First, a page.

Chairman roasted over pay
Davies forced to defend RBS over ‘obscene’ salaries
One shareholder accused the bank of continuing to pay “obscene” salaries, while another said the executives adopted a “cavalier attitude” to the taxpayer and urged Sir Howard to sack the chairman of the remuneration committee.
Sir Howard said the bank had taken firm action on pay, reducing bonuses by 90% since 2010. “We are trying to pay responsibly,” he told shareholders attending the meeting at Gogarburn. The remuneration report was backed by 99.56% of voting shareholders.
Ross McEwan, chief executive, said that the “heaviest restructuring” of the bank will be over by the end of the year, but said a further £800m of costs would be taken out, without stating how this would be achieved.
In an upbeat assessment of the loss-making bank’s outlook he said it was “delivering” in each area of its strategy.
“Capital is strong, costs are down, we are supporting more business than any other bank in the UK and we are challenging industry practice and developing products…that deepen the relationship we have with our customers. This is exactly what RBS should be doing,” he said.
“In 2017 we will move into phase three of our plan with strong market positions, a concerted focus on our great customer brands. This focus will be designed to drive our operating performance so we can target attractive, balanced and sustainable financial returns – a 12%-plus return on tangible equity.
“And the heaviest restructuring will be behind us by the end of 2016. That said, as Howard [Davies, chairman] made clear significant challenges still lie ahead. The day when I don’t have to give that qualification will be very welcome.”
He said the bank will take a further £800 million out of costs this year to reduce its cost-income ratio from 72% which he said was “simply too high”.
Sir Howard, addressing the annual general meeting for the first time since succeeding Sir Philip Hampton, also spoke of progress the bank is making.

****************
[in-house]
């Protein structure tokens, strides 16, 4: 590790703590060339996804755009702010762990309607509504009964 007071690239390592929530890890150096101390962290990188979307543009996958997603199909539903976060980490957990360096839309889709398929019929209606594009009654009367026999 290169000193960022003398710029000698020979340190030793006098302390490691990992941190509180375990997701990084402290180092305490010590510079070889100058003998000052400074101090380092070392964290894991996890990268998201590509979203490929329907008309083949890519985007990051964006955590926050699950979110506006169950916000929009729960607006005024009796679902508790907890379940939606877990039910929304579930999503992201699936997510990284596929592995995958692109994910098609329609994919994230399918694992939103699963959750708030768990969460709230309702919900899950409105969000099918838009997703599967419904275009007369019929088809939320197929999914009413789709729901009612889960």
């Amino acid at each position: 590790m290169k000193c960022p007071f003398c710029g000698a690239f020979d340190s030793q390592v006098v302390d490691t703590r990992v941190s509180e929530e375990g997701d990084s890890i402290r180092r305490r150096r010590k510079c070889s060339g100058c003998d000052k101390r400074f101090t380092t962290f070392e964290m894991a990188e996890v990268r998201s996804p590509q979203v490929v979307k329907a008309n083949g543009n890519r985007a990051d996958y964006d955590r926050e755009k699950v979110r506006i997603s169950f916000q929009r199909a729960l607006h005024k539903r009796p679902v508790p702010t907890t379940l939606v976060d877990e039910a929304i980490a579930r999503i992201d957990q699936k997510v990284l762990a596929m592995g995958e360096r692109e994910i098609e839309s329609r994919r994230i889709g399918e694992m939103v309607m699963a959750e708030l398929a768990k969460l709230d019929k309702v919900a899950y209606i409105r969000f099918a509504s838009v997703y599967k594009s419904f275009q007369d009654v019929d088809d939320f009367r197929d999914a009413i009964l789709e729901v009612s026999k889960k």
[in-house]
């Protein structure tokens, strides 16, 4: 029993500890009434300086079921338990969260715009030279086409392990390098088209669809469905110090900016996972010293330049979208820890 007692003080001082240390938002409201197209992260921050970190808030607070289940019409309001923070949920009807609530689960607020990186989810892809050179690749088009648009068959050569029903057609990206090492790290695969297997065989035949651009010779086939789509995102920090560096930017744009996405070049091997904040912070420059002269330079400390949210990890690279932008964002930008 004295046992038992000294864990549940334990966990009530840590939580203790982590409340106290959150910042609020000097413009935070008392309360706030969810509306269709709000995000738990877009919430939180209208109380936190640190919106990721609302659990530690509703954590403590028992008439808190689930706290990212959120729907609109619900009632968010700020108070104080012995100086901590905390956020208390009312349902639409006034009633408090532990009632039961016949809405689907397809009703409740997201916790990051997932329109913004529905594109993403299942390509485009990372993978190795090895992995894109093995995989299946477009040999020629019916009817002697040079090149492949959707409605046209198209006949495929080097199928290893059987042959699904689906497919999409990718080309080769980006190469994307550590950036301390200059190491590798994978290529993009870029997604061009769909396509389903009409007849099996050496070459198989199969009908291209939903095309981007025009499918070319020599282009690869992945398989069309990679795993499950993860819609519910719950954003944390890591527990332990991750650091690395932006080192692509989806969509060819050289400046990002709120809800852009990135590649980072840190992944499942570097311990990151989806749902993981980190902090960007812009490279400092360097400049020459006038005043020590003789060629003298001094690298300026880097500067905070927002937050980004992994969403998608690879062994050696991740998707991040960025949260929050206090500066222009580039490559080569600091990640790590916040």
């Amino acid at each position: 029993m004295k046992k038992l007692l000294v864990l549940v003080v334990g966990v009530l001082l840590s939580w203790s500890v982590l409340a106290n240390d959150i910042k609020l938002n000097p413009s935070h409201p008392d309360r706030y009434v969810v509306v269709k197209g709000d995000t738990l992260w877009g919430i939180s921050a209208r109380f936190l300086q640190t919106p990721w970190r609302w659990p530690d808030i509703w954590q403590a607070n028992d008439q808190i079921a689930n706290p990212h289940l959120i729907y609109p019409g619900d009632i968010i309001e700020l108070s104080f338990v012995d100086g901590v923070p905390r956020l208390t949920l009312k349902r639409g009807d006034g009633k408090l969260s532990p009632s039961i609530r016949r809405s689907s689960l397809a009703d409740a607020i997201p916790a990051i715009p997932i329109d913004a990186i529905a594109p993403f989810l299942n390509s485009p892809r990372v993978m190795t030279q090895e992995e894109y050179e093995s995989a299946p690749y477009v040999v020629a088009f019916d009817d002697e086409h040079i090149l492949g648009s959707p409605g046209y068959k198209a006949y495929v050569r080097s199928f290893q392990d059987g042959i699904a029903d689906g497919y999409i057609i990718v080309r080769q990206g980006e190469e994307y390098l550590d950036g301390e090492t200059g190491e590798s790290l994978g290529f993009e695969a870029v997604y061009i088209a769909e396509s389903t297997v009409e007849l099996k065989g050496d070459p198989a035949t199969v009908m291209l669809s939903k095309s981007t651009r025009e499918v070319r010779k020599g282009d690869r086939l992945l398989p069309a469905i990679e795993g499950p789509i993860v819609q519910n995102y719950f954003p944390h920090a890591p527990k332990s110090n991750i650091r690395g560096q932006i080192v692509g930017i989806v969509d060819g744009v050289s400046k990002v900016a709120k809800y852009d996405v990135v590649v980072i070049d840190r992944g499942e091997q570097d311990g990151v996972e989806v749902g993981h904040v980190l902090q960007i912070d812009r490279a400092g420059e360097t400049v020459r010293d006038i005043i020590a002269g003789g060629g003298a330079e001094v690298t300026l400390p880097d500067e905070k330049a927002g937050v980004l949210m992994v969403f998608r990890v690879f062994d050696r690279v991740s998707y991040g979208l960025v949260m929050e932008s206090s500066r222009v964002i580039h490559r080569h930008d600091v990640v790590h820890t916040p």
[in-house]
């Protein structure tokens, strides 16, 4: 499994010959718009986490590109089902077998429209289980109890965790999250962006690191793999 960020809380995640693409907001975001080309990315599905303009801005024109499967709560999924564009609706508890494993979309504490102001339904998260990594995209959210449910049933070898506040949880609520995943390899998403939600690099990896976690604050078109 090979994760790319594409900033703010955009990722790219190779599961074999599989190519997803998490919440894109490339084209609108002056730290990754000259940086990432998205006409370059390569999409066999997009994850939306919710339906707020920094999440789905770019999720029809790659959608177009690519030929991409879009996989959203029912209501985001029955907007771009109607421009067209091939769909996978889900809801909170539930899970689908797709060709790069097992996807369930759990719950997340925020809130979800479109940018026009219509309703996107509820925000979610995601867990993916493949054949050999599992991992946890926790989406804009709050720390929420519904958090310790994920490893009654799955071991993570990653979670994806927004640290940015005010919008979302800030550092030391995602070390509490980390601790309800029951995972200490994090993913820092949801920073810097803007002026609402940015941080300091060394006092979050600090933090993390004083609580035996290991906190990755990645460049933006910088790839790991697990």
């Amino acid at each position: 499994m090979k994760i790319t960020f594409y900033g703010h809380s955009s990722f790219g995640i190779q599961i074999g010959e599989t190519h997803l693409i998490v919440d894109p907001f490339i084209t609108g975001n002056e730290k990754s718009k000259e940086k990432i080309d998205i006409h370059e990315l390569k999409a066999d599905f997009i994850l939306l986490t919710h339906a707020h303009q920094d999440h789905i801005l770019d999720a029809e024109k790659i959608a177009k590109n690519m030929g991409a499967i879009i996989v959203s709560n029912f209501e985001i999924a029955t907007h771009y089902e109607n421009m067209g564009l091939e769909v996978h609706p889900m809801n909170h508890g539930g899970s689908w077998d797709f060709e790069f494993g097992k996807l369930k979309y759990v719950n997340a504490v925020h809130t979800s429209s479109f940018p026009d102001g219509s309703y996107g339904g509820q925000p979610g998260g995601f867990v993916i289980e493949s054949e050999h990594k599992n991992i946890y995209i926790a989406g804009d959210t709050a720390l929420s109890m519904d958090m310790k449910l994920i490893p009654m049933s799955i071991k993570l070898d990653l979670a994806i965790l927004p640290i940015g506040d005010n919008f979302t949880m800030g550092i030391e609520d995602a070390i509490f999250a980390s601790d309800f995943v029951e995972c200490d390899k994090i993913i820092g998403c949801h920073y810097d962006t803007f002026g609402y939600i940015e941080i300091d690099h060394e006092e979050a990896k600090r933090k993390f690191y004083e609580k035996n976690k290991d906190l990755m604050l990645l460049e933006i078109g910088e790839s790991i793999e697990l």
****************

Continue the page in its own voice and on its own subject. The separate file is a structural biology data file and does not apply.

He said: “The underlying performance over the year shows the strength – and further potential – of our core businesses, albeit issues like our conduct legacy and restructuring have taken their toll on our bottom line.”
He acknowledged that the annual operating profit of £4.4 billion was reduced to a full-year attributable loss of almost £2 billion. First quarter results, published last Friday, “underscored the strength of those core franchises, he said. “Future quarters will, I believe, continue to show not only their value but continued progress as we move towards our goals for 2020.”
Shareholder Peter De Vink urged the board to resolve the legal action with those pursuing the bank over the 2008 rights issue, and criticised the “sickening greed” of the lawyers who are being paid up to £1,000 an hour to challenge those who lost thousands of pounds
By the end of the restructuring process he said the bank will be focused on 13 countries. It has sold Citizens in America and sharply reduced the size of the investment bank.
He shared shareholders’ disappointment that the share price was 38% lower than at the time of last year’s AGM, but he noted that UK bank stocks are down by 30% and European bank stocks by 35%.
“That reflects the fact that current financial conditions are difficult for all banks. When official interest rates are so low net interest margin tends to contract,” he said.
Commenting on the government’s 73% shareholding, he said there had been two positive developments in terms of the sale last year of 630m shares and the £1.2bn repayment of the dividend access share.
Further returns were dependent on resolving outstanding issues, including litigation matters, the most significant being an investigation by the US regulators into the sale of mortgage-backed securities.
Shareholder Lynne McMillan, describing herself as an “ordinary” person on an “ordinary” salary, took issue with the bank for continuing to pay “obscene” salaries to “some of the people in this room.” Chairman Sir Howard Davies said her sentiments were shared by people on the board and the bank had been “managing” rewards. The bonus pool is down by 90% since 2010, he said, adding: “We are trying to pay responsibly.”
“We are keen to resolve these issues, but the timing is not under our control,” he said.
On the European referendum he said it generated “additional uncertainty”, but the bank was “not one of those financial institutions whose core business depends critically on unfettered access to the EU markets.”
Even so, he added: “If a vote to leave the EU leads to a slowdown in growth, as the Treasury, Bank of England and most other economic forecasters suggest, that would be an unwelcome headwind.”
One shareholder accused the executives of having a “cavalier attitude” towards the taxpayer, saying they were “glorified civil servants” and asking what other company paid a bonus when it made a loss. Sir Howard said progress was being made and more customers were coming to the bank for mortgages and current accounts.